We have all heard of creative people taking risks in their work. But when have you ever heard of someone taking a risk when they installed a lightbulb?
No, this is not the beginning of another lightbulb joke, but rather a serious discussion of the risks involved in the decision by Princeton’s new Lewis Arts Complex to install all-LED lighting in its new theatrical performing spaces, completed this past fall.
“It was a risk to go to all LEDs because the technology for entertainment is changing fast, but the decision was for Princeton to be at the forefront of energy efficiency in design,” says Jane Cox, director of the Program in Theater and a senior lecturer in the Lewis Center. “We also decided that our basic lighting systems should be automated for maximum flexibility, and are betting on the sophistication of our students to learn to engage with these systems and maximize their potential.”
Learning to work with light as a form of creative expression means learning how light functions, how we see it, and how we relate to it, says Cox, who has created lighting designs for theaters from London to Los Angeles and has twice been nominated for a Tony Award for her lighting designs in Broadway productions. She was drawn to lighting design while studying music as an undergraduate at the University of London, and she finds many parallels between lighting and music.
In an e-mail exchange, Cox elaborates on the consequences of the LED decision:
The biggest change that moving to all LED lighting makes has to do with color rendering. Your eye has (obviously) evolved to see color best in natural day light or sunlight, which has a very broad spectrum of wavelengths in it.
Creating artificial lights that can mimic this ability to see color is very challenging. Picture trying to choose the paint color for your wall by the light of a single candle — the problem is not that it’s too dim, but that you can’t see color well enough, because the light is only giving you the warmest end of the visible spectrum. All new artificial light sources start out with this same problem — too narrow a place on the spectrum.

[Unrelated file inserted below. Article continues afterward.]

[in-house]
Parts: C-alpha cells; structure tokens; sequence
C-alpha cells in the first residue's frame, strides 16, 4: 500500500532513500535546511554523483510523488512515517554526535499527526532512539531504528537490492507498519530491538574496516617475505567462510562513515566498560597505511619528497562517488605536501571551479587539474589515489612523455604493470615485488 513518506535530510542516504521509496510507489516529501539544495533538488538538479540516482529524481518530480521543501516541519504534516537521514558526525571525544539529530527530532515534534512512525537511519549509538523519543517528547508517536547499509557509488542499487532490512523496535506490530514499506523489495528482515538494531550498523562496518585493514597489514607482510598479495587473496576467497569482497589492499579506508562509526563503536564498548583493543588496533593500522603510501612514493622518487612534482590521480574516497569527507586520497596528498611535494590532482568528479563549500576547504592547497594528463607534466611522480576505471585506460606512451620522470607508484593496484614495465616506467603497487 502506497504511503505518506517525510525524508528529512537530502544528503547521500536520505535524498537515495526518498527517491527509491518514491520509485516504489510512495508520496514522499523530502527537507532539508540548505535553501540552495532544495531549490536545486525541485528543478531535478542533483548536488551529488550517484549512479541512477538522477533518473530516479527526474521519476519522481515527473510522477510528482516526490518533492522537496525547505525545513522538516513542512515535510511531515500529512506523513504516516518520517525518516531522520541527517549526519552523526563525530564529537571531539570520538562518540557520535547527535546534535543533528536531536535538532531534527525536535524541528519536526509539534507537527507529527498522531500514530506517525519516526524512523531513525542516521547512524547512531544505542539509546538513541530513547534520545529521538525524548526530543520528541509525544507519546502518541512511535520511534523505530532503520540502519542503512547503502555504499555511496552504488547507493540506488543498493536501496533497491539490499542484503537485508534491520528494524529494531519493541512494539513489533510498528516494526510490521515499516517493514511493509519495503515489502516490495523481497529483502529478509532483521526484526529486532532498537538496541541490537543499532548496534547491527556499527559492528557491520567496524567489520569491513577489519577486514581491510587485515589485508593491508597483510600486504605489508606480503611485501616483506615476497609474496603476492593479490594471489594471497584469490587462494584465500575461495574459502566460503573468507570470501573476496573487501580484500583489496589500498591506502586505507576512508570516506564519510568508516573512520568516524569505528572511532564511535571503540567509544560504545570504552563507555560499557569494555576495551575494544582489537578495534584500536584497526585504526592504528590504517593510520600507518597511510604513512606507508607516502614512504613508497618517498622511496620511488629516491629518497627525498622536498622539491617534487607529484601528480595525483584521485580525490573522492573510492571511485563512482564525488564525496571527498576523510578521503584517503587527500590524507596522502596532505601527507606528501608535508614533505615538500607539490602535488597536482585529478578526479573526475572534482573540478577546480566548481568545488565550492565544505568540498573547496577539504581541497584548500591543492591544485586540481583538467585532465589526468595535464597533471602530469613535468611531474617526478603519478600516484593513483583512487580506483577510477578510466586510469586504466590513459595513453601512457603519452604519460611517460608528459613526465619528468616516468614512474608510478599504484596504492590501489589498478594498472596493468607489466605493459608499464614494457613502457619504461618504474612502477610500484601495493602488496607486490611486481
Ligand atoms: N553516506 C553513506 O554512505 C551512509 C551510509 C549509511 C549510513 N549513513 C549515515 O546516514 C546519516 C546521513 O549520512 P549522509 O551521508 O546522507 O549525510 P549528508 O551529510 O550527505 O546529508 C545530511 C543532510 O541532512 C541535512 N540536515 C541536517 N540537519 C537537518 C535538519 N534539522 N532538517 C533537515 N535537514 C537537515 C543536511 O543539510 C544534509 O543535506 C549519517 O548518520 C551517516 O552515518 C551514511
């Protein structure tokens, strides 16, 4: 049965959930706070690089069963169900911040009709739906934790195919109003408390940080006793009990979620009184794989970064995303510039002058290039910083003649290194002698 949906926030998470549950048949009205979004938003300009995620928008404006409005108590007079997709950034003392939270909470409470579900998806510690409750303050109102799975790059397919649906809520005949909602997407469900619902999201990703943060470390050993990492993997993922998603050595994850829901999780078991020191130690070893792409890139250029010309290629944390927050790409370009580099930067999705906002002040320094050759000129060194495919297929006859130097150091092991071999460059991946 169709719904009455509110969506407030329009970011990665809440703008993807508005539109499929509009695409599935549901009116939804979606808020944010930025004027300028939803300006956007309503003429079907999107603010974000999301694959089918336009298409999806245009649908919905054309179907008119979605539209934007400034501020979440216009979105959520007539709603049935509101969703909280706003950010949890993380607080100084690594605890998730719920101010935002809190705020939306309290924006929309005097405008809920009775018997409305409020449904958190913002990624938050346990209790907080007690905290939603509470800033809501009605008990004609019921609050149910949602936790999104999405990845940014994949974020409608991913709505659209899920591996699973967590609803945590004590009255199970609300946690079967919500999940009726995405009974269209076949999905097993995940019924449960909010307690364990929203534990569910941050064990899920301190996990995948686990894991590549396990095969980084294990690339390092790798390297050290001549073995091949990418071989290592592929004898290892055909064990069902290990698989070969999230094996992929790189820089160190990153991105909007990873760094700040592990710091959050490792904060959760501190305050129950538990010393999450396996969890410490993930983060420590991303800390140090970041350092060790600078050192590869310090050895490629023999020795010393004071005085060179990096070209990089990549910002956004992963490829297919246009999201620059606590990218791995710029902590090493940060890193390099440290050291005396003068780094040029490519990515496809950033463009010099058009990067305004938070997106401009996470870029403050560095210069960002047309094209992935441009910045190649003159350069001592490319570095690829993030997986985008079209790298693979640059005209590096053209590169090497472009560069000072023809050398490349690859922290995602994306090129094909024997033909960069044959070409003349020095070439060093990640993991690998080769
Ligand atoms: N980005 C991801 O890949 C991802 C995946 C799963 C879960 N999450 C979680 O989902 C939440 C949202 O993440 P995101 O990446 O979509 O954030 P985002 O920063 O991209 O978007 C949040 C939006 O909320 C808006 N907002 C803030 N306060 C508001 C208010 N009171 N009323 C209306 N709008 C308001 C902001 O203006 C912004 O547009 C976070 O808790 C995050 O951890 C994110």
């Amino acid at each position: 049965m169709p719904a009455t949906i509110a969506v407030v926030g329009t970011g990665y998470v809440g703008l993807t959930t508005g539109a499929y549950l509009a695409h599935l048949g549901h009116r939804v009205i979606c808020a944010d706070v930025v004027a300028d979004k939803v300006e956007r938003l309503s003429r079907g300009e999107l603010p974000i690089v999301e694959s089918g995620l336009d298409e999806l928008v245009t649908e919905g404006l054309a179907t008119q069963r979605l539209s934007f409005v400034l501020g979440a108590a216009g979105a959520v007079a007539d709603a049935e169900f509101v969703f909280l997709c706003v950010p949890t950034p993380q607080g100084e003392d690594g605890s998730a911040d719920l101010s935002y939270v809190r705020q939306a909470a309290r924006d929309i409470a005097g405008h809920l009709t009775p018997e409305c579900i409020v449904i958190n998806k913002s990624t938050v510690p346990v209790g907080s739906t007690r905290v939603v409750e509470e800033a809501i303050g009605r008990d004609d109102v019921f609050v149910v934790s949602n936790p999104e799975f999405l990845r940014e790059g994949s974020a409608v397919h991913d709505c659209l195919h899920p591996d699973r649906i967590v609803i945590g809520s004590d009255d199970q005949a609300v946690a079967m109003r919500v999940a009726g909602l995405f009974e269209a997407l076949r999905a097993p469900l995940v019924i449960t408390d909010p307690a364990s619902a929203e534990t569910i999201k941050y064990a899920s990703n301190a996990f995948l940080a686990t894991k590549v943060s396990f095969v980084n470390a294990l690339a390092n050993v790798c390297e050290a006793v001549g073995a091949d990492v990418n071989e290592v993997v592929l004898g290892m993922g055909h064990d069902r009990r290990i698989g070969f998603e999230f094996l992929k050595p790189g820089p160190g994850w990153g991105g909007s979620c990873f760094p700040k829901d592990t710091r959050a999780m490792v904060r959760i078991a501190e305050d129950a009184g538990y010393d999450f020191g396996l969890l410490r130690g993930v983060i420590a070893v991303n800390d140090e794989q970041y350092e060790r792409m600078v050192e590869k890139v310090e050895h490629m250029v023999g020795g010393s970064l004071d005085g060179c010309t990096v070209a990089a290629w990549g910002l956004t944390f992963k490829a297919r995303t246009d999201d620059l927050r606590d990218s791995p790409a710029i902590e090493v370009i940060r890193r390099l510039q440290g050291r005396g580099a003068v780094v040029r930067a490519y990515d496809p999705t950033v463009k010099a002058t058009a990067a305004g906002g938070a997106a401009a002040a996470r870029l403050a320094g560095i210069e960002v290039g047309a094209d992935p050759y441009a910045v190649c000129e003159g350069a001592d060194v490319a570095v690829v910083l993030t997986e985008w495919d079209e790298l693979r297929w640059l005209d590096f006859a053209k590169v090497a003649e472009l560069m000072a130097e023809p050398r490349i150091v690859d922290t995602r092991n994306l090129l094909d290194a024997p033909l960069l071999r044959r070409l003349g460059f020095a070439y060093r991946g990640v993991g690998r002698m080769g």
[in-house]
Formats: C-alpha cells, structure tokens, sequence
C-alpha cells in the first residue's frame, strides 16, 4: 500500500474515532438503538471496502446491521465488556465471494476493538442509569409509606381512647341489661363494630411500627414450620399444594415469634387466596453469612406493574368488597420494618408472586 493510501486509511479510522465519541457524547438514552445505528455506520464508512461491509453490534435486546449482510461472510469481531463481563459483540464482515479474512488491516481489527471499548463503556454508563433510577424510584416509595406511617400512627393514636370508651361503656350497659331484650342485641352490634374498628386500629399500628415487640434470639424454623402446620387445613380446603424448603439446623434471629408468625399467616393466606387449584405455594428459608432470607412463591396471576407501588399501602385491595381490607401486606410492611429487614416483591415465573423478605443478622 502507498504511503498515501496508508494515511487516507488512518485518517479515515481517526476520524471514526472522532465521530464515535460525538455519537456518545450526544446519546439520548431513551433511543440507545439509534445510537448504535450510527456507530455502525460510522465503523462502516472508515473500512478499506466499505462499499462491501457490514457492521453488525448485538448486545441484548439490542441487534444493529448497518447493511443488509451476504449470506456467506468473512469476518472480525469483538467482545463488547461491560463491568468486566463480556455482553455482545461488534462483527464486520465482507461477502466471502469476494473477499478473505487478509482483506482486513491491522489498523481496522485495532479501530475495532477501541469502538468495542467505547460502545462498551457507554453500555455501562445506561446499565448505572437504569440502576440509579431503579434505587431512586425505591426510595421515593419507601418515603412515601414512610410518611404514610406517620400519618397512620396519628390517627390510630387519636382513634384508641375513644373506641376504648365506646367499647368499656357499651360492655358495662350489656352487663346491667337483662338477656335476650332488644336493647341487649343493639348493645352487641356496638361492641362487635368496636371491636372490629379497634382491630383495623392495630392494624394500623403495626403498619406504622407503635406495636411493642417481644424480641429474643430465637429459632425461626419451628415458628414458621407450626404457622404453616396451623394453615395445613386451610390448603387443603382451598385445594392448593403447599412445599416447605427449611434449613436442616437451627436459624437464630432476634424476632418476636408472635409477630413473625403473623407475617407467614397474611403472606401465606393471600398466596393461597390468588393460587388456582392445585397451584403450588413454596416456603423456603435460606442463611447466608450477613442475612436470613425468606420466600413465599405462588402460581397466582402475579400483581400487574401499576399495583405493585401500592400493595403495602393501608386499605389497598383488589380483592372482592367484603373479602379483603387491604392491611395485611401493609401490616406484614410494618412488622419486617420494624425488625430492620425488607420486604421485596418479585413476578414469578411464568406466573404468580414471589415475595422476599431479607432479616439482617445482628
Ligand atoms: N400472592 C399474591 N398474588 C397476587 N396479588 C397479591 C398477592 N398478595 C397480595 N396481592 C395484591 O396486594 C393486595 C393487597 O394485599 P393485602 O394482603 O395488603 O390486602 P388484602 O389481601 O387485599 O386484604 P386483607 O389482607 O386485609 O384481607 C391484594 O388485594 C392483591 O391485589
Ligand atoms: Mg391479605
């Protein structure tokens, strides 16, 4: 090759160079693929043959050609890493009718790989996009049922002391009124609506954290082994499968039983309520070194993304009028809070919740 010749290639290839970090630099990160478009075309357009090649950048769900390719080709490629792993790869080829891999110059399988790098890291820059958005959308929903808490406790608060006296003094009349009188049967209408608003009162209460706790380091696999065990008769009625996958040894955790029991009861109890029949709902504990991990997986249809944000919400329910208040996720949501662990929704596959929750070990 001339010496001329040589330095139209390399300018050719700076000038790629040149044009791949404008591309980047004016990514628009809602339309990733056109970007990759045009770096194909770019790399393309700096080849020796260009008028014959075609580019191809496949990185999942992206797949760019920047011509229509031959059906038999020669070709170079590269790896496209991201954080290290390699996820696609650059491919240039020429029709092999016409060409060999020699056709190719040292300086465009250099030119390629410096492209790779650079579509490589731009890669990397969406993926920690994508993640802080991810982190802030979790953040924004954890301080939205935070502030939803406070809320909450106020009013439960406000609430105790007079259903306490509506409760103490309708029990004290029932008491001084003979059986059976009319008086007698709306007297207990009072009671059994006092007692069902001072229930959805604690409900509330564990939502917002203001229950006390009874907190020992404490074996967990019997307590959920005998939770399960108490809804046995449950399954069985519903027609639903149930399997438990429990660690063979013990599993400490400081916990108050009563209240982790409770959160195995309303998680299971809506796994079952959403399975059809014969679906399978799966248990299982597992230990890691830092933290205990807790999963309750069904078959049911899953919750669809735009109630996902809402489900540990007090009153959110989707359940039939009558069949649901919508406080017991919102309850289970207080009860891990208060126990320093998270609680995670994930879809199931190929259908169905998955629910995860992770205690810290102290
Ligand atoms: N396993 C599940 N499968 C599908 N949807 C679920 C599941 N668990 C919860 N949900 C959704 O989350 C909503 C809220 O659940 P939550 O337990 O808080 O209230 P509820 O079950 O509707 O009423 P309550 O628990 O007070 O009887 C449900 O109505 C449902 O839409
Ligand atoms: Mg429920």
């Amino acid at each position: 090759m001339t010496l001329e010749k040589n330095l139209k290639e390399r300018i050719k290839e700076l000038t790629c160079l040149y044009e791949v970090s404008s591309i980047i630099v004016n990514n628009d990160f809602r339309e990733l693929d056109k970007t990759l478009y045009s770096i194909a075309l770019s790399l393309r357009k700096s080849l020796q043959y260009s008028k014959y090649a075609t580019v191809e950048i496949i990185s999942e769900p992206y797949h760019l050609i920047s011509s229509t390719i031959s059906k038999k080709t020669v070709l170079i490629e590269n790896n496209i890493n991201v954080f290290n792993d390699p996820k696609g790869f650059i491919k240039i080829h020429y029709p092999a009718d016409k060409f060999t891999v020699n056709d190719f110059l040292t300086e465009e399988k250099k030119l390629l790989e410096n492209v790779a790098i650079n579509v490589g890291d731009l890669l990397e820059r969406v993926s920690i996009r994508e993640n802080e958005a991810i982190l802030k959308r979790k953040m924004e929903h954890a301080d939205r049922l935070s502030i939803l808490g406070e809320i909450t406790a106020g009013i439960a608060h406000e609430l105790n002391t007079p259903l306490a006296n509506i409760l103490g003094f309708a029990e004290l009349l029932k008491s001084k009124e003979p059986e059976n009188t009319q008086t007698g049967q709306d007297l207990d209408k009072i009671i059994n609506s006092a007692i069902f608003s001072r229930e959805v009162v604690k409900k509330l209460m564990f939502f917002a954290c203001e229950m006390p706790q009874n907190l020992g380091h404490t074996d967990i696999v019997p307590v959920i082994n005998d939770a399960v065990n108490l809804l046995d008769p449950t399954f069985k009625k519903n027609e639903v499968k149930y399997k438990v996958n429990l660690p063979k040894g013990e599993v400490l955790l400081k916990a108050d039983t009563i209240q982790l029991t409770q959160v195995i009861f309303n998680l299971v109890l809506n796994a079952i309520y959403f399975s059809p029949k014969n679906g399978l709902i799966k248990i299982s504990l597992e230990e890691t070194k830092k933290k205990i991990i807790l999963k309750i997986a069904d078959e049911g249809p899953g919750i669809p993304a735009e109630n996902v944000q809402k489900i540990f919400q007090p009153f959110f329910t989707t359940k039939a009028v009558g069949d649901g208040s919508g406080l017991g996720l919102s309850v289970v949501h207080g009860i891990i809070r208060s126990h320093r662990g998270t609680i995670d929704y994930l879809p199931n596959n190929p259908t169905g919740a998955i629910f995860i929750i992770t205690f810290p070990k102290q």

Over the last 50 years or so, tungsten halogen theatrical lighting has greatly improved. The quality of light that comes out of a tungsten halogen light has a broad spectrum of wavelengths that render color very well (something that wasn’t as true a few decades ago). In other words, if you put your multi-colored sweater onstage in a tungsten halogen light, you get a pretty good rendition of what those colors are intended to look like in natural light. This is the product of decades of research. Theatrical lights made with LEDs have different color problems than tungsten lighting did, and we are less far down the road in terms of improving the ability of LED lights to render color well across a broad range of colors.
You’ll notice sometimes when you walk into an office lit with low quality LEDs or with fluorescents that the room feels somehow blurry or dull or mind numbing. You aren’t imagining this — the colors are being rendered badly, and you are literally seeing less colors than you would be in a better lit room.
Theatrical lighting engineers are attempting to deal with the problem by introducing several kinds of LEDs into a single light fixture that mix together to create a broader spectrum, but the science is in it’s early years, I’d guess.
Theatrical and entertainment lighting companies are tackling all these things and thankfully have come a long way since the day we decided our new theater would go all LED. At that point it was a real leap of faith. We decided to force ourselves into navigating the complex territory of color rendering and dimming, because we felt that we needed to prioritize environmental concerns and that at Princeton, we could perhaps provide a useful environment for young designers, engineers, and artists to work with the most up to date equipment and then perhaps offer something back to the field. Princeton students often have dual interests in arts and computer sciences or engineering, so it’s a natural place for considering these kinds of questions; our students might have something to offer.